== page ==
Debating Matters India showcased the knowledge and debating skills of students.
For Shreyans Mehta, a class XI student of Velammal International School in Chennai, interacting with his hostel mates over the last few months on what he actually felt about the anti-corruption movement was always a challenge.
“Every time I told them there could be a better way to make the government to listen to our voices, I was told I am not being supportive.” Recently, at the regional finals of Debating Matters India, an event organised by the British Council at IIT-Madras, when hundreds of students like him voiced their opinions about the topic, he was indeed glad. “There were many dissenting voices here, but I was also forced to think there can be something right and wrong about everything.”
Questions on who actually comprise the civil society, what is representative democracy, whether fasting unto death can be considered a non-violent protest, and how rational was it to believe that the answer to every problem was the ballot box surfaced, as students probed the depths of the topic ‘Activists are undermining the Indian democracy'.
Speaking against the proposition, the team from Sri Sankara Senior Secondary School comprising Sudershan Suresh and Vikas B.N., consistently maintained that civil society was not about one person influencing millions, but about engaging people in the functioning of democracy.
Anubhuti Singh and Bharadwaj Shastri, the team from Chirec Public School, Hyderabad, defended it citing historic examples. “Extra-constitutional methods can open democracy to the grammar of anarchy, even if the intentions are good,” was their view. And in the end, the fact that debating is the skill to deliver clearly, be specific and confident and not evade questions, perhaps helped the team from Sri Sankara Senior Secondary School gain a slight edge over their opponent and emerge as winners of the event.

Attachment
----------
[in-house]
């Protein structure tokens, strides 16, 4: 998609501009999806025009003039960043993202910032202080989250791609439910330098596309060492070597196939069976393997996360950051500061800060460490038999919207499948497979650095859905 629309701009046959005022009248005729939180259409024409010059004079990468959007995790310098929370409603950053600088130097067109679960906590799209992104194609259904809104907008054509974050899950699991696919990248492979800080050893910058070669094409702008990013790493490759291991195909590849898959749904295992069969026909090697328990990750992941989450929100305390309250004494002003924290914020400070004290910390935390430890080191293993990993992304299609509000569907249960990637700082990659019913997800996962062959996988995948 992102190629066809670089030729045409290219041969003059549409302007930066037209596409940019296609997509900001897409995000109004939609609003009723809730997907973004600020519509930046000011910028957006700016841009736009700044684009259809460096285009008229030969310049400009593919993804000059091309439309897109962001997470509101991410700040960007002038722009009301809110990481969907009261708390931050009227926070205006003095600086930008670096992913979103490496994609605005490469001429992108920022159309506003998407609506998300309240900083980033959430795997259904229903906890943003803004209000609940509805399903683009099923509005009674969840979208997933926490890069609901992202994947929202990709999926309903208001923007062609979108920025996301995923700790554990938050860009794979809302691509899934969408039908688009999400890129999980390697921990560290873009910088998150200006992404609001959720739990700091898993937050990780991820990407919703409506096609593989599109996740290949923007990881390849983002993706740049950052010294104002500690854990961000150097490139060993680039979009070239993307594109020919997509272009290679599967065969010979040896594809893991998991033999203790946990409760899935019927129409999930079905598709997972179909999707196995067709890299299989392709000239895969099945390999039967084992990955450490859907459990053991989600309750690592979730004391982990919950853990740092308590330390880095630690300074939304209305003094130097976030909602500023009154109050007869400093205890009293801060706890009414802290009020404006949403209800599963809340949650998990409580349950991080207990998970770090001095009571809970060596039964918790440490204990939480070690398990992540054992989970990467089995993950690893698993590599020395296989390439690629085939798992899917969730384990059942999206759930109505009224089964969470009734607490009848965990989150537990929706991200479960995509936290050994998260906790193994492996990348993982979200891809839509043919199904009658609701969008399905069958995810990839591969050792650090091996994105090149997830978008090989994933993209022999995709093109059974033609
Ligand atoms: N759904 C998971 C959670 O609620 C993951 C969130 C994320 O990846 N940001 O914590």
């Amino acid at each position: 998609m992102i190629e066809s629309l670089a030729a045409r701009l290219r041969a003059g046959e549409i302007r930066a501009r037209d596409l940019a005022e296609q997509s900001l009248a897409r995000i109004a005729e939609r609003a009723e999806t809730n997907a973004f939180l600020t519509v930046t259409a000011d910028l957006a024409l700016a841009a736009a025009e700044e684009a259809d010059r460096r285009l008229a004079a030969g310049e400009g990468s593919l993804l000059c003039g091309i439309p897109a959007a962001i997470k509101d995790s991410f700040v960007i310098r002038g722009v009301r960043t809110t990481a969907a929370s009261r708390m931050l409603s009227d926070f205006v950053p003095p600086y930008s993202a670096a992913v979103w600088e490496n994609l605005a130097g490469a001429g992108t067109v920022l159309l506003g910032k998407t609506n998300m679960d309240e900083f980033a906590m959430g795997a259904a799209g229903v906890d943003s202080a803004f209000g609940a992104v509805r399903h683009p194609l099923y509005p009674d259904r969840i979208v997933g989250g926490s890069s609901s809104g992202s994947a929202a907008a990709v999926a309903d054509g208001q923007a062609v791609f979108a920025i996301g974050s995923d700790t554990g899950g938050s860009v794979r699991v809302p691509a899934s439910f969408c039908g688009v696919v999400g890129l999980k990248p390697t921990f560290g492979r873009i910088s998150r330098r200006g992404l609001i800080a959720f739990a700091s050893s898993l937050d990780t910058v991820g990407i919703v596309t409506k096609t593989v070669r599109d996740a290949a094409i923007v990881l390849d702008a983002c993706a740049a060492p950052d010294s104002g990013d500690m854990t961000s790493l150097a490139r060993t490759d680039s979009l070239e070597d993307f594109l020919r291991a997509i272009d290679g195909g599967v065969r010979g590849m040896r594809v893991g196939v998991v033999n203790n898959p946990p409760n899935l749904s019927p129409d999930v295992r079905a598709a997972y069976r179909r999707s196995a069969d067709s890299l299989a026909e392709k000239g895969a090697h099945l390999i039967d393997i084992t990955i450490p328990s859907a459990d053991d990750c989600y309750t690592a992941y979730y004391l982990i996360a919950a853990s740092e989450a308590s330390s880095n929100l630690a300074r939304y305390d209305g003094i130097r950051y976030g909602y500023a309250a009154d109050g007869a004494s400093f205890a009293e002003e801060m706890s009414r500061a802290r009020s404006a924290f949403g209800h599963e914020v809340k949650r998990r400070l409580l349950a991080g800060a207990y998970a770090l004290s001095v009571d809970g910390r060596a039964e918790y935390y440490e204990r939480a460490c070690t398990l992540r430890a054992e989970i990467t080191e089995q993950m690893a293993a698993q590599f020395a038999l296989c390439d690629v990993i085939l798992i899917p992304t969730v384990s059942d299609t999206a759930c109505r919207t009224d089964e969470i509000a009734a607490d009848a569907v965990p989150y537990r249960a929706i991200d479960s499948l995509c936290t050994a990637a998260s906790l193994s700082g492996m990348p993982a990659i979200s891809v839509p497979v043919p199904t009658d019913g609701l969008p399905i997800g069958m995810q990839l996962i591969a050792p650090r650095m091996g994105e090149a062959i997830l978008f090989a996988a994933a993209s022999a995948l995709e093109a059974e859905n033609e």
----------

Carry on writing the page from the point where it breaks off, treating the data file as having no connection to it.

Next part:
Before the final round, students from 20 schools from Hyderabad, Chennai, Madurai, and Coimbatore debated on a variety of issues ranging from fertility tourism in India, nuclear power plants, artistic freedom and communal violence. The event was slated to be less intensive in terms of severity of rules, but the rigour was no less.
When an opposing team member suggested surrogacy would lead to women embracing prostitution, other participants immediately jumped in saying, “That is like calling a soldier a murderer.” Surprisingly, the students also called for checks and censorships considering the increase in cyber abuse. “The best part of the debate was you had to answer questions from the audience and competing teams,” said Arjun Ravichandran of Mahatma Montessori, Madurai.
IIT- M director Bhaskar Ramamurthi stressed the need to encourage traditional debating skills among school students to help them think clearly, put forth good arguments and impart logic. The finals of the event will be held on November 17 in New Delhi.